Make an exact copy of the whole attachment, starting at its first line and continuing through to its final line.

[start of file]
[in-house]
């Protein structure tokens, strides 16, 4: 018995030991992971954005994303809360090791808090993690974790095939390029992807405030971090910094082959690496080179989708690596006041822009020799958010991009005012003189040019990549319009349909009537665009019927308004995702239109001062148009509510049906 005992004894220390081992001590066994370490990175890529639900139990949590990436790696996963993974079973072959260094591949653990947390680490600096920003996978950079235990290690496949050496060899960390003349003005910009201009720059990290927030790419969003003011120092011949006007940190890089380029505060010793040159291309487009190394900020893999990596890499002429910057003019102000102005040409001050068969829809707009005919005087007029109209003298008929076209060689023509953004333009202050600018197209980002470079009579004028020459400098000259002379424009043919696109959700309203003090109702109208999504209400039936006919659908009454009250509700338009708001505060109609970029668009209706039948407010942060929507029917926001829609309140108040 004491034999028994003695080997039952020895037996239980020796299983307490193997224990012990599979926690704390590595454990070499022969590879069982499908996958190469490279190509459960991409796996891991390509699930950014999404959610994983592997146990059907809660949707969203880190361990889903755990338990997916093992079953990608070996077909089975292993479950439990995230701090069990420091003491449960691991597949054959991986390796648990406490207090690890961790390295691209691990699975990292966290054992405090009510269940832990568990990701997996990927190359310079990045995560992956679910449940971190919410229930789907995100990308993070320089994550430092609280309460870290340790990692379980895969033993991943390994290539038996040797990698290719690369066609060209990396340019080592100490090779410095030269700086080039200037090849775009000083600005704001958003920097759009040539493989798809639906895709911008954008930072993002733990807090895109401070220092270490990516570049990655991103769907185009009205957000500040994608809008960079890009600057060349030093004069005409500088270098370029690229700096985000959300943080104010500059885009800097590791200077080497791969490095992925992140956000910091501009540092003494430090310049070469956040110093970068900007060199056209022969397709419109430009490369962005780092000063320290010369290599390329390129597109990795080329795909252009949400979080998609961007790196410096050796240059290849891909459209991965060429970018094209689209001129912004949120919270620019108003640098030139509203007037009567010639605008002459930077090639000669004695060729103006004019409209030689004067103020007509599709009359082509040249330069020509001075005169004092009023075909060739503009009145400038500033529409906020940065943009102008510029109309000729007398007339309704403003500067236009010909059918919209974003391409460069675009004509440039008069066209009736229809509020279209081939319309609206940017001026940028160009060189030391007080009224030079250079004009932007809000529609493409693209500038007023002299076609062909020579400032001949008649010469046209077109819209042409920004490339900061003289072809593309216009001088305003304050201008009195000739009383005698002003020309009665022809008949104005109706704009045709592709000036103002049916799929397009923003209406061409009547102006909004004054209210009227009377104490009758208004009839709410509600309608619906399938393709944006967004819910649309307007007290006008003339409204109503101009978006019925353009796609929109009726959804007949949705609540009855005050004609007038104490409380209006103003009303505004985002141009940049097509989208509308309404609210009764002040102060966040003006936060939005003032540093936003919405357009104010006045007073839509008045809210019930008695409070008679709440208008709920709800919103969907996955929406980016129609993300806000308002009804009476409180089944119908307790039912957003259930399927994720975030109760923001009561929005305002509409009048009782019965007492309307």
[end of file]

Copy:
[in-house]
């Protein structure tokens, strides 16, 4: 018995030991992971954005994303809360090791808090993690974790095939390029992807405030971090910094082959690496080179989708690596006041822009020799958010991009005012003189040019990549319009349909009537665009019927308004995702239109001062148009509510049906 005992004894220390081992001590066994370490990175890529639900139990949590990436790696996963993974079973072959260094591949653990947390680490600096920003996978950079235990290690496949050496060899960390003349003005910009201009720059990290927030790419969003003011120092011949006007940190890089380029505060010793040159291309487009190394900020893999990596890499002429910057003019102000102005040409001050068969829809707009005919005087007029109209003298008929076209060689023509953004333009202050600018197209980002470079009579004028020459400098000259002379424009043919696109959700309203003090109702109208999504209400039936006919659908009454009250509700338009708001505060109609970029668009209706039948407010942060929507029917926001829609309140108040 004491034999028994003695080997039952020895037996239980020796299983307490193997224990012990599979926690704390590595454990070499022969590879069982499908996958190469490279190509459960991409796996891991390509699930950014999404959610994983592997146990059907809660949707969203880190361990889903755990338990997916093992079953990608070996077909089975292993479950439990995230701090069990420091003491449960691991597949054959991986390796648990406490207090690890961790390295691209691990699975990292966290054992405090009510269940832990568990990701997996990927190359310079990045995560992956679910449940971190919410229930789907995100990308993070320089994550430092609280309460870290340790990692379980895969033993991943390994290539038996040797990698290719690369066609060209990396340019080592100490090779410095030269700086080039200037090849775009000083600005704001958003920097759009040539493989798809639906895709911008954008930072993002733990807090895109401070220092270490990516570049990655991103769907185009009205957000500040994608809008960079890009600057060349030093004069005409500088270098370029690229700096985000959300943080104010500059885009800097590791200077080497791969490095992925992140956000910091501009540092003494430090310049070469956040110093970068900007060199056209022969397709419109430009490369962005780092000063320290010369290599390329390129597109990795080329795909252009949400979080998609961007790196410096050796240059290849891909459209991965060429970018094209689209001129912004949120919270620019108003640098030139509203007037009567010639605008002459930077090639000669004695060729103006004019409209030689004067103020007509599709009359082509040249330069020509001075005169004092009023075909060739503009009145400038500033529409906020940065943009102008510029109309000729007398007339309704403003500067236009010909059918919209974003391409460069675009004509440039008069066209009736229809509020279209081939319309609206940017001026940028160009060189030391007080009224030079250079004009932007809000529609493409693209500038007023002299076609062909020579400032001949008649010469046209077109819209042409920004490339900061003289072809593309216009001088305003304050201008009195000739009383005698002003020309009665022809008949104005109706704009045709592709000036103002049916799929397009923003209406061409009547102006909004004054209210009227009377104490009758208004009839709410509600309608619906399938393709944006967004819910649309307007007290006008003339409204109503101009978006019925353009796609929109009726959804007949949705609540009855005050004609007038104490409380209006103003009303505004985002141009940049097509989208509308309404609210009764002040102060966040003006936060939005003032540093936003919405357009104010006045007073839509008045809210019930008695409070008679709440208008709920709800919103969907996955929406980016129609993300806000308002009804009476409180089944119908307790039912957003259930399927994720975030109760923001009561929005305002509409009048009782019965007492309307």